Humanity is facing difficult choices pertaining to our future survival on the planet. Given the threats of climate change, war, poverty, racism, homophobia, and mass shootings, we as gay people more than ever need to participate in the healing of the world. We can make a difference. Triumphs like the way we took care of our dying people during the AIDS crisis when the Reagan administration turned its back on us and how far we have come in our struggle for equal rights are truly a reflection of how courageous we are as a community. Our courage can continue, and we can advocate for issues that can make this world a better place. By honoring our gayness and letting it become a strong foundation to stand on, we can “love the world back to health.” Our involvement in helping the world can also add meaning and purpose to our own individual lives.
By focusing on the love in our heart and cultivating an awareness of the world soul (Anima Mundi), we can trigger an awakening of healing energy that could transform our current civilization. LGBT people are only a small percentage of the population, but our contributions to helping solve our current global problems can be enormous. When we connect our gay soul with the soul of the world, not only do we start tapping into a deeper purpose for our existence, but we also begin to experience the oneness of life.
For more articles by Dr. Payam, please click on the following link: https://drpayam.com/articles_and_book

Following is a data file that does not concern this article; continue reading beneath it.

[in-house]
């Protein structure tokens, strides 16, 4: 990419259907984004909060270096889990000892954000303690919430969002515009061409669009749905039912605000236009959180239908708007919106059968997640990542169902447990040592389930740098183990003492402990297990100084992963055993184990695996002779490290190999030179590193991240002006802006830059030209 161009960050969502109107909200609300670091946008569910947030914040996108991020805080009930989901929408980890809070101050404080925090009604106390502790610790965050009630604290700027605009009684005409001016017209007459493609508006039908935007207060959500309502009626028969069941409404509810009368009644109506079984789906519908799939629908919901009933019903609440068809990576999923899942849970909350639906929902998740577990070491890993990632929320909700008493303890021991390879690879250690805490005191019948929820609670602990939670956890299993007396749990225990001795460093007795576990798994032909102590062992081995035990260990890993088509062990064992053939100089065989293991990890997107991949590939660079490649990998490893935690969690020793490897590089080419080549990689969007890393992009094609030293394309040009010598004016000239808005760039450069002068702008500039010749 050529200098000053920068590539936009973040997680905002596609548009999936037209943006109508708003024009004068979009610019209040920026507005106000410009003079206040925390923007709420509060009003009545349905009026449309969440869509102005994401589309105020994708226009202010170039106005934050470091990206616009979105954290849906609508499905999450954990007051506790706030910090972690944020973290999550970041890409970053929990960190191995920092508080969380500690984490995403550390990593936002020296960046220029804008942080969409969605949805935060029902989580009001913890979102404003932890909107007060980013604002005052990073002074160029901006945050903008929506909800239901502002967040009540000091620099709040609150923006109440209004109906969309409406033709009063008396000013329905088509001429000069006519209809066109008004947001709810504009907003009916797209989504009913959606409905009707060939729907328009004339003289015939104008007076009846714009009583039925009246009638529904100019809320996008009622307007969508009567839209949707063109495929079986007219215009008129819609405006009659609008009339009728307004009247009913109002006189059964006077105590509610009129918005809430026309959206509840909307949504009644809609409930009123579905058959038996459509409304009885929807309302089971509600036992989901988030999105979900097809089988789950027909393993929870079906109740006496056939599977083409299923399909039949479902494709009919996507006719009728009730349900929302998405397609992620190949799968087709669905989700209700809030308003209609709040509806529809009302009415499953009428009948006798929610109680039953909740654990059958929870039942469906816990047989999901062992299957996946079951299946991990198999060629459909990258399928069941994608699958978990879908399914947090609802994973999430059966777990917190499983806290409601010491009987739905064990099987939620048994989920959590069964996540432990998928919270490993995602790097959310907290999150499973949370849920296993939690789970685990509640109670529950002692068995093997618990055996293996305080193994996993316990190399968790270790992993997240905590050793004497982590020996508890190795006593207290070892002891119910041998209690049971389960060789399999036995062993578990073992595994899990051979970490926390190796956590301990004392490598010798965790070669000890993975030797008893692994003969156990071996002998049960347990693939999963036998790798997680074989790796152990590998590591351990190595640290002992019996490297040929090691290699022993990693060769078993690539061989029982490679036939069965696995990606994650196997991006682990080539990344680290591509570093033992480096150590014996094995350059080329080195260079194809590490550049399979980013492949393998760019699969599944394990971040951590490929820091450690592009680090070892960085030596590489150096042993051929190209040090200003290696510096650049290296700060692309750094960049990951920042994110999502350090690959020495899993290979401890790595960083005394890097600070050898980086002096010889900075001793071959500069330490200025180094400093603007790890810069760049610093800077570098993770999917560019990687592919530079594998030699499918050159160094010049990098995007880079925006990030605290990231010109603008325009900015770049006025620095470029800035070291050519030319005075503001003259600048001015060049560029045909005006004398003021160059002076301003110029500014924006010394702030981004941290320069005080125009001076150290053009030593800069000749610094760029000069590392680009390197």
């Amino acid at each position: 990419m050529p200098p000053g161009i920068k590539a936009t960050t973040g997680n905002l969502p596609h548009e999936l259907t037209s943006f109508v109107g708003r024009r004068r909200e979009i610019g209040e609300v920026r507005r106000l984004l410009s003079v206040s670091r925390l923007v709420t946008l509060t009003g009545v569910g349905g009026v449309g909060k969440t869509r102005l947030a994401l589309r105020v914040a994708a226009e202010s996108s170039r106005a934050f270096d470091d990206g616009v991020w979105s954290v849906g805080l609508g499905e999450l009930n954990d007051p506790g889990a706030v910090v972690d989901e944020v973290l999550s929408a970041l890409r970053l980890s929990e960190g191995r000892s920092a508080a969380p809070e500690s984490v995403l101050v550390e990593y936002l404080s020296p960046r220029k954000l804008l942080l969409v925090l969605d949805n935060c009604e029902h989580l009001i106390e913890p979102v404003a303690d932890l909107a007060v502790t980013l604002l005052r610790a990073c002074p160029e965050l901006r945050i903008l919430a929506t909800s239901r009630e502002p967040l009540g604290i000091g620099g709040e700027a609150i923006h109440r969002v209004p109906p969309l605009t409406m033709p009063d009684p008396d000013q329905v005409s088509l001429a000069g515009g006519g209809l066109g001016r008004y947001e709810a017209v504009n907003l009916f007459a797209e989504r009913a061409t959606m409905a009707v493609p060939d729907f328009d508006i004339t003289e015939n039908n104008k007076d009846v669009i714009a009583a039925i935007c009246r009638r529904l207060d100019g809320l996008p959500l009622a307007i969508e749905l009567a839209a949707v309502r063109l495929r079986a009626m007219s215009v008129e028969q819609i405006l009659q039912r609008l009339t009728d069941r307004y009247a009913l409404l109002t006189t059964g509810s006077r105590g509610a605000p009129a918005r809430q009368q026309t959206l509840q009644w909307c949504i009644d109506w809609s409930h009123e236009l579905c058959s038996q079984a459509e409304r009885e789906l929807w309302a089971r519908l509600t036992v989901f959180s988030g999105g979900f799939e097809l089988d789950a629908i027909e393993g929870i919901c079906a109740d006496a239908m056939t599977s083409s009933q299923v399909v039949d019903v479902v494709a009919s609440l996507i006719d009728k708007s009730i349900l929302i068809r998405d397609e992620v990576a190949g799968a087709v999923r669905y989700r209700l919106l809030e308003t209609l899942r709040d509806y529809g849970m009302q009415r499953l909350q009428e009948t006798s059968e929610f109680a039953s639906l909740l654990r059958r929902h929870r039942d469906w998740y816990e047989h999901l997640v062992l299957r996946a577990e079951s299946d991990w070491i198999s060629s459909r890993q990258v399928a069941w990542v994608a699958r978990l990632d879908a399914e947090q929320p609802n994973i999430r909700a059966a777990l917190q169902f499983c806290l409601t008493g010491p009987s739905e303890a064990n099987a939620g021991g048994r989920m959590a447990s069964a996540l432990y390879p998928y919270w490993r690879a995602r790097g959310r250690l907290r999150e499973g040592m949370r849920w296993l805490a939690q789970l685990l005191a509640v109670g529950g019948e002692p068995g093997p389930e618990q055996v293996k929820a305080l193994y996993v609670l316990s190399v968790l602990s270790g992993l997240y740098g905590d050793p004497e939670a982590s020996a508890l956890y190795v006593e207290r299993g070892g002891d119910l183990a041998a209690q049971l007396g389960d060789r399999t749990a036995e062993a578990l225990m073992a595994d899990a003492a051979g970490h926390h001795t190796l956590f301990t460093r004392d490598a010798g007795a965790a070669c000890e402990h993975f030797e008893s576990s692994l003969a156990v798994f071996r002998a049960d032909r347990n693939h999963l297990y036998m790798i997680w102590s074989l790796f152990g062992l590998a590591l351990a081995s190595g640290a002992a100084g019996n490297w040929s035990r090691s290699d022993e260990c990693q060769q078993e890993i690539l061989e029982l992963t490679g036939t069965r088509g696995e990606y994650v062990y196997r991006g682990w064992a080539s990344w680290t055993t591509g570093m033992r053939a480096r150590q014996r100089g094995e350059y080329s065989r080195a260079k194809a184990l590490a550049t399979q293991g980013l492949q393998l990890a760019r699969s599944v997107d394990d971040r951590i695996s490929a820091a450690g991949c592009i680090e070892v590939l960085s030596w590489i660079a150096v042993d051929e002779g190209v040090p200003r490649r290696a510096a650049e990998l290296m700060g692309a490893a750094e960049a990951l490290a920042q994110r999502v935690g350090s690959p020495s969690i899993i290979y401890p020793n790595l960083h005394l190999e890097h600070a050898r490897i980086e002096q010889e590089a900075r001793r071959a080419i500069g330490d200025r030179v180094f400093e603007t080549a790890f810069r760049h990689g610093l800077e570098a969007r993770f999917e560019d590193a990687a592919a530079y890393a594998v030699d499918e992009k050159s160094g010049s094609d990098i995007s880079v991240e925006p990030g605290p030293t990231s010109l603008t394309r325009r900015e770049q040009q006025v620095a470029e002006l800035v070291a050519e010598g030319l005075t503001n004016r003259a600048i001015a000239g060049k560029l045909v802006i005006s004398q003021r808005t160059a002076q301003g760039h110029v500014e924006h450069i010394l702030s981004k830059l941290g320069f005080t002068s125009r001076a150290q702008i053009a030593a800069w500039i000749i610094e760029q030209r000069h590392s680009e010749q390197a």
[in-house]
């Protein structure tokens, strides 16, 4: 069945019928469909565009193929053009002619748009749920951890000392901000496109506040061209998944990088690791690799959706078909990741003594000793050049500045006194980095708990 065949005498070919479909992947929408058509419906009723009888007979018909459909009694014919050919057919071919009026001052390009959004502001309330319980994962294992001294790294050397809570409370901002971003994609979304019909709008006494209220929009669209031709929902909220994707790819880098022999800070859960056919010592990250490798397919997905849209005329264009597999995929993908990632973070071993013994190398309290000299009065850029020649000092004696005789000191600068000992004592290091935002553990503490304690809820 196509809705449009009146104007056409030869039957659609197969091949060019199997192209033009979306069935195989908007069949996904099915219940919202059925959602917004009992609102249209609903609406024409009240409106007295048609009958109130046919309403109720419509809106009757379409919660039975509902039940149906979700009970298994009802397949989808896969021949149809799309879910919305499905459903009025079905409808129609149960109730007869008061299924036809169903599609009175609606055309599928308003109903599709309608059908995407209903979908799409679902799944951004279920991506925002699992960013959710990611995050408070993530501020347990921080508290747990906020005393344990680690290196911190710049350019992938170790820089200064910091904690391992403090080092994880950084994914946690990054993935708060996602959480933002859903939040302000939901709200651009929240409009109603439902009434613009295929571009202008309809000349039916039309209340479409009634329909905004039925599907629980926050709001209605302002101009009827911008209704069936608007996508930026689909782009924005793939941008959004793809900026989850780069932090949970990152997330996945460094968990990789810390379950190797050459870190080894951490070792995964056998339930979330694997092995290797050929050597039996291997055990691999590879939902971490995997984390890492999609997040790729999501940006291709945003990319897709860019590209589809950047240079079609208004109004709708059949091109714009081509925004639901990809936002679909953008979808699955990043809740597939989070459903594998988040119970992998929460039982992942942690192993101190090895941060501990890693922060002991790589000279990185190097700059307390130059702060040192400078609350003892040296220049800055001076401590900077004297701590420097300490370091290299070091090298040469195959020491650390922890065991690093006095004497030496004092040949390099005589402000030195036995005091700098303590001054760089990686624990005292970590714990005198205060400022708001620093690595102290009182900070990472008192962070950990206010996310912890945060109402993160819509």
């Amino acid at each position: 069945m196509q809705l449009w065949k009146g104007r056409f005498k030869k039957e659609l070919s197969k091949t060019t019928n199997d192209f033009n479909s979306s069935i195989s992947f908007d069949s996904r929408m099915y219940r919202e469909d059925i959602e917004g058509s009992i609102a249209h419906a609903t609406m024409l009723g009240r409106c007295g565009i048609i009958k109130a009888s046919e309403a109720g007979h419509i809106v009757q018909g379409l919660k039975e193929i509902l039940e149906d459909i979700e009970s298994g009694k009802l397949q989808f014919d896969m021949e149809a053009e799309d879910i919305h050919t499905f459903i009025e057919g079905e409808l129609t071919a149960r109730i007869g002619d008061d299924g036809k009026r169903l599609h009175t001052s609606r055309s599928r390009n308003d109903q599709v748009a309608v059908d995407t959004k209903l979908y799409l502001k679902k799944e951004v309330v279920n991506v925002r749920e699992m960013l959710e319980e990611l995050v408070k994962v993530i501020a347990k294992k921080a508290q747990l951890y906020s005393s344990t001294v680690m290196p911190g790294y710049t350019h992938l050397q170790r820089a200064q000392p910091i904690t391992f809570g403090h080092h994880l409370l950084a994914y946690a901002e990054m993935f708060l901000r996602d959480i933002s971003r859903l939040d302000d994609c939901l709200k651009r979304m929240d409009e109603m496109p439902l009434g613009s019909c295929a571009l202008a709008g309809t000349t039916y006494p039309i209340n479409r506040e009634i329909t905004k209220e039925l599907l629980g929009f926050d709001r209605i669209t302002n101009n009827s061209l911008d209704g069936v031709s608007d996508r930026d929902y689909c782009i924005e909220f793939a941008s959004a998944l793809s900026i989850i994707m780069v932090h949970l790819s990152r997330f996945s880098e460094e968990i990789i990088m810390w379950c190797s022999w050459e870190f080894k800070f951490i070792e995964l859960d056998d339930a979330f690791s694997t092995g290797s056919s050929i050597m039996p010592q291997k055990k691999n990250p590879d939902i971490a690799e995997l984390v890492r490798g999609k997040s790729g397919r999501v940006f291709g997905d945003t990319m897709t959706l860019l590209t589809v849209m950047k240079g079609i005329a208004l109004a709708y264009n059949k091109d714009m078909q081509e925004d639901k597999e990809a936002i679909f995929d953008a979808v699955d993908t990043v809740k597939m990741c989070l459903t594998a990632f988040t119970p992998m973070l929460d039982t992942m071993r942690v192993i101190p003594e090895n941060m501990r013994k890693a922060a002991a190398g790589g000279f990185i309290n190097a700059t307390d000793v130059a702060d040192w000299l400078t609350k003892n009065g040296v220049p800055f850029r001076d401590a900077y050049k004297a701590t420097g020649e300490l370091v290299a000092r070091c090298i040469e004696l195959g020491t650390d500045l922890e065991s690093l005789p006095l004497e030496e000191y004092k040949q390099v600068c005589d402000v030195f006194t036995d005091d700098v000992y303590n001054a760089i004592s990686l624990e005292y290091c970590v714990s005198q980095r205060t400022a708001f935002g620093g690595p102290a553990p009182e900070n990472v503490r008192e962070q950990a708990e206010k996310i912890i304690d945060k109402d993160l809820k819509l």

© Dr. Payam Ghassemlou MFT, Ph.D. is a Licensed Marriage and Family Therapist (Psychotherapist), in private practice in West Hollywood, California. www.DrPayam.com
One of the possible myths we can hold in our minds and imaginations to enrich and explain our homosexuality to ourselves is the Mahayana Buddhist story of the androgynous bodhisattva who takes upon him/herself the suffering of the world in order to transform it. In the myth Avalokiteshvara/Kwan Yin thus reincarnates as everybody, taking on all possible reincarnations. Buddhist monks have been reciting the Bodhisattva Vows for centuries, agreeing to remain in the round of reincarnation to help others. Wouldn't being reincarnated as a gay man in the age of AIDS be a fulfillment of that vow? Not all homosexuals, of course, but among us--at least according to this myth--are bodhisattvas who've come back as gay men to save the world. Dr Ghassemlou expresses a beautiful idea that we find meaning and fulfillment by seeking to serve.
I learned the story of the Bodhisattva from Joseph Campbell. Campbell says there are Three Wonders of the Bodhisattva: the first is that he is simultaneously both male and female transcending gender; the second is that he sees that there is no difference between time and eternity, between the world and nirvana, living in heaven now; and the third wonder is that the first two wonders are the same!
It's just a story, of course. But what a nice way to think of one's homosexuality, as a witness to the world of how we could all live better lives. And so we have to.